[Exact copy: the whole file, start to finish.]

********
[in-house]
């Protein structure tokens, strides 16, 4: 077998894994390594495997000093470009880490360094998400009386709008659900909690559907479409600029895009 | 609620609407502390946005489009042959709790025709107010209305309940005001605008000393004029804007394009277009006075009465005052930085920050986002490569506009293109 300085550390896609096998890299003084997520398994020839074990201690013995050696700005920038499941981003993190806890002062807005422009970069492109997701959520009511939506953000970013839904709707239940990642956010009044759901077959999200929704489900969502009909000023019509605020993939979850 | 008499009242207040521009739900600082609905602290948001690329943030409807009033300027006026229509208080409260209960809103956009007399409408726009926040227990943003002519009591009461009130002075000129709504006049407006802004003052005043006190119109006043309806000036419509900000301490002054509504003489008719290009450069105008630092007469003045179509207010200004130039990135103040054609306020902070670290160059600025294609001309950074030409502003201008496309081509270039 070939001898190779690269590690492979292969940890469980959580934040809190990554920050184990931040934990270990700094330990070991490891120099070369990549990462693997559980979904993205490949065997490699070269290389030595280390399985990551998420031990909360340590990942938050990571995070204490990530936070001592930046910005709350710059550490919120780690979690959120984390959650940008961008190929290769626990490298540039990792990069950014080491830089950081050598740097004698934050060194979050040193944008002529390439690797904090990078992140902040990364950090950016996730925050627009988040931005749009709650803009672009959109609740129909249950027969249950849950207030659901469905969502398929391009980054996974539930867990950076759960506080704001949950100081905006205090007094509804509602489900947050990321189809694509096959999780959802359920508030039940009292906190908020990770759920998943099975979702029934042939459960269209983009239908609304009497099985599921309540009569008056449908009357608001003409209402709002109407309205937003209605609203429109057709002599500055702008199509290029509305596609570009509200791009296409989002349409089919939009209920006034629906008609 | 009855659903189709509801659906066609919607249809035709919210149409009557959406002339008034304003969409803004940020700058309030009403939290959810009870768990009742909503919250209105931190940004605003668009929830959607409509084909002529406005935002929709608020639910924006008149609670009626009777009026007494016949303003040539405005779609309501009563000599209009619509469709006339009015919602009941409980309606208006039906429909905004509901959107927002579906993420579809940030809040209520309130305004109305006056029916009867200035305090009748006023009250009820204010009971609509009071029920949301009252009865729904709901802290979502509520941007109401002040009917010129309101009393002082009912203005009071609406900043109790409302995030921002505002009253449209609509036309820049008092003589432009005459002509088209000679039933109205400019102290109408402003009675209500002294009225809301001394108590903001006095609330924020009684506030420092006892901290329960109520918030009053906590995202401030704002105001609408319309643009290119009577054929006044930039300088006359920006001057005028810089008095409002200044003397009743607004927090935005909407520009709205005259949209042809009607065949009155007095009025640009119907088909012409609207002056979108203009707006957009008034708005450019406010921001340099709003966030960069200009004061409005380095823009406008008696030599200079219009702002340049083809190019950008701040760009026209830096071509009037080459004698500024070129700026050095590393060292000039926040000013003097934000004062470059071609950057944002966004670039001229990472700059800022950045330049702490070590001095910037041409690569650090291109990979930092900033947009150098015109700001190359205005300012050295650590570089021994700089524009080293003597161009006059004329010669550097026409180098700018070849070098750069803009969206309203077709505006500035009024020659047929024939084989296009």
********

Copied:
[in-house]
């Protein structure tokens, strides 16, 4: 077998894994390594495997000093470009880490360094998400009386709008659900909690559907479409600029895009 | 609620609407502390946005489009042959709790025709107010209305309940005001605008000393004029804007394009277009006075009465005052930085920050986002490569506009293109 300085550390896609096998890299003084997520398994020839074990201690013995050696700005920038499941981003993190806890002062807005422009970069492109997701959520009511939506953000970013839904709707239940990642956010009044759901077959999200929704489900969502009909000023019509605020993939979850 | 008499009242207040521009739900600082609905602290948001690329943030409807009033300027006026229509208080409260209960809103956009007399409408726009926040227990943003002519009591009461009130002075000129709504006049407006802004003052005043006190119109006043309806000036419509900000301490002054509504003489008719290009450069105008630092007469003045179509207010200004130039990135103040054609306020902070670290160059600025294609001309950074030409502003201008496309081509270039 070939001898190779690269590690492979292969940890469980959580934040809190990554920050184990931040934990270990700094330990070991490891120099070369990549990462693997559980979904993205490949065997490699070269290389030595280390399985990551998420031990909360340590990942938050990571995070204490990530936070001592930046910005709350710059550490919120780690979690959120984390959650940008961008190929290769626990490298540039990792990069950014080491830089950081050598740097004698934050060194979050040193944008002529390439690797904090990078992140902040990364950090950016996730925050627009988040931005749009709650803009672009959109609740129909249950027969249950849950207030659901469905969502398929391009980054996974539930867990950076759960506080704001949950100081905006205090007094509804509602489900947050990321189809694509096959999780959802359920508030039940009292906190908020990770759920998943099975979702029934042939459960269209983009239908609304009497099985599921309540009569008056449908009357608001003409209402709002109407309205937003209605609203429109057709002599500055702008199509290029509305596609570009509200791009296409989002349409089919939009209920006034629906008609 | 009855659903189709509801659906066609919607249809035709919210149409009557959406002339008034304003969409803004940020700058309030009403939290959810009870768990009742909503919250209105931190940004605003668009929830959607409509084909002529406005935002929709608020639910924006008149609670009626009777009026007494016949303003040539405005779609309501009563000599209009619509469709006339009015919602009941409980309606208006039906429909905004509901959107927002579906993420579809940030809040209520309130305004109305006056029916009867200035305090009748006023009250009820204010009971609509009071029920949301009252009865729904709901802290979502509520941007109401002040009917010129309101009393002082009912203005009071609406900043109790409302995030921002505002009253449209609509036309820049008092003589432009005459002509088209000679039933109205400019102290109408402003009675209500002294009225809301001394108590903001006095609330924020009684506030420092006892901290329960109520918030009053906590995202401030704002105001609408319309643009290119009577054929006044930039300088006359920006001057005028810089008095409002200044003397009743607004927090935005909407520009709205005259949209042809009607065949009155007095009025640009119907088909012409609207002056979108203009707006957009008034708005450019406010921001340099709003966030960069200009004061409005380095823009406008008696030599200079219009702002340049083809190019950008701040760009026209830096071509009037080459004698500024070129700026050095590393060292000039926040000013003097934000004062470059071609950057944002966004670039001229990472700059800022950045330049702490070590001095910037041409690569650090291109990979930092900033947009150098015109700001190359205005300012050295650590570089021994700089524009080293003597161009006059004329010669550097026409180098700018070849070098750069803009969206309203077709505006500035009024020659047929024939084989296009």